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Gardening Articles: Landscaping :: Yard & Garden Planning

Cutting Down on Lawn Care (page 2 of 3)

by Warren Schultz

Northeast and Midwest

Fine fescues have a well-deserved reputation as low-maintenance grasses. But perhaps the most trouble-free of all, hard fescue, has been overlooked until recently. "If anyone in the Northeast wants a true low-maintenance grass, hard fescue is the way to go," says Richard Hurley, of Loft's Seed Company in Bound Brook, New Jersey. This grass has wiry, needle-like blades like other fine fescues, but it grows slowly and has a mature height of only 6 inches. "At my vacation home, I often make only two mowings per year: one in the third week of May, one in mid-June," says Hurley. "In fact, sometimes I don't even use a mower; I just knock off the seed heads with a string trimmer. When I'm done, I get more compliments than you could imagine." 'Biljart', 'Discovery', 'Reliant II', and 'SR 3100' are good varieties.

Though common Canada bluegrass is found in pastures throughout the cooler areas of the North, it grows most vigorously and forms a dense turf in USDA Hardiness Zones 3 and 4. New varieties, such as 'Reubens', have better color and finer texture than the species, but they retain the ability to grow well in poor conditions, including low fertility, acidic soils, low moisture, and cool temperatures.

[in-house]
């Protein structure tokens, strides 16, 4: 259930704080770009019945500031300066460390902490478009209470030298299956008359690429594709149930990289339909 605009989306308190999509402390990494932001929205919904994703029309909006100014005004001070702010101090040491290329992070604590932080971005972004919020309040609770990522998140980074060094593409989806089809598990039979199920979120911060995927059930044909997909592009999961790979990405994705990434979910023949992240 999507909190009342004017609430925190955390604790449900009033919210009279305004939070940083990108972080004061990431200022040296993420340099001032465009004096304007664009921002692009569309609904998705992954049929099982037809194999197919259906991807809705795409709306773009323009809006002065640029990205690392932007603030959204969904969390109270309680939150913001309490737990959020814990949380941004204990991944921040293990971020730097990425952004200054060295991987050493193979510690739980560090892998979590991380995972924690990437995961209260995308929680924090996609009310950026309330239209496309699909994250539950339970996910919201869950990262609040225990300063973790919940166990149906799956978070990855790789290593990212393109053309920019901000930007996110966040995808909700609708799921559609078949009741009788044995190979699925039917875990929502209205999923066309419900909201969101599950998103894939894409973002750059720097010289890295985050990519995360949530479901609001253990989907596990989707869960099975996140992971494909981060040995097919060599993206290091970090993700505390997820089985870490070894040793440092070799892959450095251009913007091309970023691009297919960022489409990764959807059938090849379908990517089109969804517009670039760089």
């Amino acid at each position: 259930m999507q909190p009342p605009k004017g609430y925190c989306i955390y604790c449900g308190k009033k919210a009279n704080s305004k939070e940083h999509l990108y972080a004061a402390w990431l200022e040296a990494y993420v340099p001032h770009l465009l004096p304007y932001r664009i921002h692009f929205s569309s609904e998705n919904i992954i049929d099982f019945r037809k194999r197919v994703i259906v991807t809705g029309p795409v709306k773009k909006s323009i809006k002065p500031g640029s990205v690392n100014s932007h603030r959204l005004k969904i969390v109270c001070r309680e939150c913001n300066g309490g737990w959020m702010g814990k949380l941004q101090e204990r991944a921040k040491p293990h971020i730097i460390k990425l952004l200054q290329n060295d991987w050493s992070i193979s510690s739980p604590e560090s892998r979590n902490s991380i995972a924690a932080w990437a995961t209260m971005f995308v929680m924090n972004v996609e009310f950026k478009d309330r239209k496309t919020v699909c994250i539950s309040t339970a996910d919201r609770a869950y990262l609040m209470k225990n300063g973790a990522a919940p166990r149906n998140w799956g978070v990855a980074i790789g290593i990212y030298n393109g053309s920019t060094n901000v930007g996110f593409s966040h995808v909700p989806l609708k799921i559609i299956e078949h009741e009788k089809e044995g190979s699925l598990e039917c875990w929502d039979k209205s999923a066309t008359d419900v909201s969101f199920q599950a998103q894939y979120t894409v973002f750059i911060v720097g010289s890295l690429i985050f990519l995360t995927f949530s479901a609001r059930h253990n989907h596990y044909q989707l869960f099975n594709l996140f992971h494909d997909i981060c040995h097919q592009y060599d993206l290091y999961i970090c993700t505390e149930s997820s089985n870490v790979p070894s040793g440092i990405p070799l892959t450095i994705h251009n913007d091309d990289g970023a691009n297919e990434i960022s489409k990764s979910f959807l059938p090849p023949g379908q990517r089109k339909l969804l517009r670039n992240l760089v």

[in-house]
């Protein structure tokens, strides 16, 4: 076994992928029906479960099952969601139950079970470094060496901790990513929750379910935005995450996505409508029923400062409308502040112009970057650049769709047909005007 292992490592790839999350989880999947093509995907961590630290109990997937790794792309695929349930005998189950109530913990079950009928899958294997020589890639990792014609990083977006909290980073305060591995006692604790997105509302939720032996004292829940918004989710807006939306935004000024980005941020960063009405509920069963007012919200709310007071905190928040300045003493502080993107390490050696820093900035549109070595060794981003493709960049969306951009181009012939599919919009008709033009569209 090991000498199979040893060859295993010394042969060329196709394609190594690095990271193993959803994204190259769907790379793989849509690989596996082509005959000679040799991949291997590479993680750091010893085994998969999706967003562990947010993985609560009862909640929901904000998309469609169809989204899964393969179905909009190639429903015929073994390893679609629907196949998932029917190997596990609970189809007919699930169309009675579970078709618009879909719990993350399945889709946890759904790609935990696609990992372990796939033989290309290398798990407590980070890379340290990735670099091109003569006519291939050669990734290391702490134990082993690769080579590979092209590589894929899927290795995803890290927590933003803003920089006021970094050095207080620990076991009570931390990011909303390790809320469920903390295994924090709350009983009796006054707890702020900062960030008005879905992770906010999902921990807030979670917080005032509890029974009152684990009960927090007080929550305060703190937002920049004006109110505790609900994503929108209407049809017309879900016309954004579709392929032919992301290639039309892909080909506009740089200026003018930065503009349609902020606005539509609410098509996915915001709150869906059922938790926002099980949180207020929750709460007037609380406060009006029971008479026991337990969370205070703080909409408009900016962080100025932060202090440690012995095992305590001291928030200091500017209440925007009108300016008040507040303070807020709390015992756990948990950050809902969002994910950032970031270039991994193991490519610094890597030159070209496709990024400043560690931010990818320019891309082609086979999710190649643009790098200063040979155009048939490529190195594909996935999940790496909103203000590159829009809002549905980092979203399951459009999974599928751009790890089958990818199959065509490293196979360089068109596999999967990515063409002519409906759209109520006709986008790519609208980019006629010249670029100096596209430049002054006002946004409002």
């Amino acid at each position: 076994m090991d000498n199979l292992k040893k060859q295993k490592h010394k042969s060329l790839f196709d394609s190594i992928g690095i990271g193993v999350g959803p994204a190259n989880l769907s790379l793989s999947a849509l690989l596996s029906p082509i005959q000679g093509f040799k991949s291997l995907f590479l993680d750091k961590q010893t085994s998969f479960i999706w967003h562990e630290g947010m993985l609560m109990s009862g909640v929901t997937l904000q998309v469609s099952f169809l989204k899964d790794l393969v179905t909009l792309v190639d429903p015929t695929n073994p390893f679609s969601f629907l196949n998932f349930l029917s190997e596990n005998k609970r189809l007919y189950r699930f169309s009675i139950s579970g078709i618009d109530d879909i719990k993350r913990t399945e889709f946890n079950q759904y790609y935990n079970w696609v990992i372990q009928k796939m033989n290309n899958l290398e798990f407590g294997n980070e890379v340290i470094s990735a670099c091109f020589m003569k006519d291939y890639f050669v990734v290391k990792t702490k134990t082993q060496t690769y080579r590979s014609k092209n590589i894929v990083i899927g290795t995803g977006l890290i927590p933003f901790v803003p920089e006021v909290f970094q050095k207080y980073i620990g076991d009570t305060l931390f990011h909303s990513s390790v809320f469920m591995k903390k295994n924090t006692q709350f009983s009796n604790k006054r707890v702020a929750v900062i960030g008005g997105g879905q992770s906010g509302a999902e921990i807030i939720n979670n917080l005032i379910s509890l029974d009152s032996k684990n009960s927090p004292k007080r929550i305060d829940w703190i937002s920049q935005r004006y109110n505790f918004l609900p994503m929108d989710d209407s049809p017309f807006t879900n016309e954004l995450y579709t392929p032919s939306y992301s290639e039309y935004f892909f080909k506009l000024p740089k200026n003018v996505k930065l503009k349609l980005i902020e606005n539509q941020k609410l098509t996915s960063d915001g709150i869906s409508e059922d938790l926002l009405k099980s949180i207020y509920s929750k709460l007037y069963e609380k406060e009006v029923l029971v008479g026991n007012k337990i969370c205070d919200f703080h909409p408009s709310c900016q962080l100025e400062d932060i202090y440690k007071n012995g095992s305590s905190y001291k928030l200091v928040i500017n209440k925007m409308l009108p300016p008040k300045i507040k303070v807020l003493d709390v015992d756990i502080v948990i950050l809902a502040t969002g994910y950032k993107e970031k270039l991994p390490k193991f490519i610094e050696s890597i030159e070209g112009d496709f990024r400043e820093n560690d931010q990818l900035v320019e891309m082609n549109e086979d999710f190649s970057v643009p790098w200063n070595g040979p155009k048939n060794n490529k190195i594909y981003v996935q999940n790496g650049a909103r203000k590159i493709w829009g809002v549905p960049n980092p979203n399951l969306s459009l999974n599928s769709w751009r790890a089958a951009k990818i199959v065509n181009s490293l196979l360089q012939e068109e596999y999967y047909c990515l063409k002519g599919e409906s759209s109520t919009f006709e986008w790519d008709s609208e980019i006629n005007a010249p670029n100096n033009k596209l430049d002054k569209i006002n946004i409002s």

Another potential lawn grass for northern regions is the ultra shade-tolerant Poa supina 'Supernova', a perennial and spreading relative of the famous weed, annual bluegrass (Poa annua). Tests at Michigan State University established that 'Supernova' can grow in deep shade far better than any other lawn grass. It needs cool temperatures and moisture. Availability is limited, but you can find it as a component of some shade-area lawn mixes for northern regions.


Southerners in the know call centipede grass the lazy man's grass. That's because this light green grass grows slowly and requires less mowing and fertilizing than most other warm-season grasses. Centipede grass is very well suited for the sandy soils of the Southeast and Gulf states. It is coarsely textured, low growing, and somewhat cold-tolerant (to 5° F).

You can grow common centipede grass from seed, but improved varieties, such as 'AU Centennial', 'Oaklawn', and 'Tennessee Hardy', must be propagated by sprigs, which are individual plants, runners, cuttings, or stolons that are planted at spaced intervals.

Throughout the upper South, blends of turf-type tall fescue have replaced Kentucky bluegrass as the fancy lawn of choice. Only an expert could tell them apart, yet the fescue is much less demanding and less problem-prone.

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